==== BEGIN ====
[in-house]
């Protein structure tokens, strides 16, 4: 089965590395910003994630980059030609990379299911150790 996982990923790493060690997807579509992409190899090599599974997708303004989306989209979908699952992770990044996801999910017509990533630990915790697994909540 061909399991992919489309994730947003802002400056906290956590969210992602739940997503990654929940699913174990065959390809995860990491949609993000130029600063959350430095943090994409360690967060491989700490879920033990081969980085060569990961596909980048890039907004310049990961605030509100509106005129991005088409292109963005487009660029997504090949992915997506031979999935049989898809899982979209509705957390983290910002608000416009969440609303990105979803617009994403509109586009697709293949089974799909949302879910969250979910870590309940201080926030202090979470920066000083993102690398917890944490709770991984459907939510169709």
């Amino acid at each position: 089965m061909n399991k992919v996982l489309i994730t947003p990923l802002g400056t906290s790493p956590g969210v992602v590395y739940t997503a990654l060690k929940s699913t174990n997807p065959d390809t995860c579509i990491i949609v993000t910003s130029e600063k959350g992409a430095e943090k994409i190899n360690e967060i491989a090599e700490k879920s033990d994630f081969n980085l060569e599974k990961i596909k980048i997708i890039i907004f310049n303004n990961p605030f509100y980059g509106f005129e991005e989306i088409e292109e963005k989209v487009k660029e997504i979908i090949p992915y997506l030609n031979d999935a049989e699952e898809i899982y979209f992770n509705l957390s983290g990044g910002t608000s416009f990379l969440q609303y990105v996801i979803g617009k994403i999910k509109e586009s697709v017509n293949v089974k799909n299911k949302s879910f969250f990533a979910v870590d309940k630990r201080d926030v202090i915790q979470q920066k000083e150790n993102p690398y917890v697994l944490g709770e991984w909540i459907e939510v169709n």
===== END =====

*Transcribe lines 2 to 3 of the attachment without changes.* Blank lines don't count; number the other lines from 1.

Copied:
């Protein structure tokens, strides 16, 4: 089965590395910003994630980059030609990379299911150790 996982990923790493060690997807579509992409190899090599599974997708303004989306989209979908699952992770990044996801999910017509990533630990915790697994909540 061909399991992919489309994730947003802002400056906290956590969210992602739940997503990654929940699913174990065959390809995860990491949609993000130029600063959350430095943090994409360690967060491989700490879920033990081969980085060569990961596909980048890039907004310049990961605030509100509106005129991005088409292109963005487009660029997504090949992915997506031979999935049989898809899982979209509705957390983290910002608000416009969440609303990105979803617009994403509109586009697709293949089974799909949302879910969250979910870590309940201080926030202090979470920066000083993102690398917890944490709770991984459907939510169709």
């Amino acid at each position: 089965m061909n399991k992919v996982l489309i994730t947003p990923l802002g400056t906290s790493p956590g969210v992602v590395y739940t997503a990654l060690k929940s699913t174990n997807p065959d390809t995860c579509i990491i949609v993000t910003s130029e600063k959350g992409a430095e943090k994409i190899n360690e967060i491989a090599e700490k879920s033990d994630f081969n980085l060569e599974k990961i596909k980048i997708i890039i907004f310049n303004n990961p605030f509100y980059g509106f005129e991005e989306i088409e292109e963005k989209v487009k660029e997504i979908i090949p992915y997506l030609n031979d999935a049989e699952e898809i899982y979209f992770n509705l957390s983290g990044g910002t608000s416009f990379l969440q609303y990105v996801i979803g617009k994403i999910k509109e586009s697709v017509n293949v089974k799909n299911k949302s879910f969250f990533a979910v870590d309940k630990r201080d926030v202090i915790q979470q920066k000083e150790n993102p690398y917890v697994l944490g709770e991984w909540i459907e939510v169709n």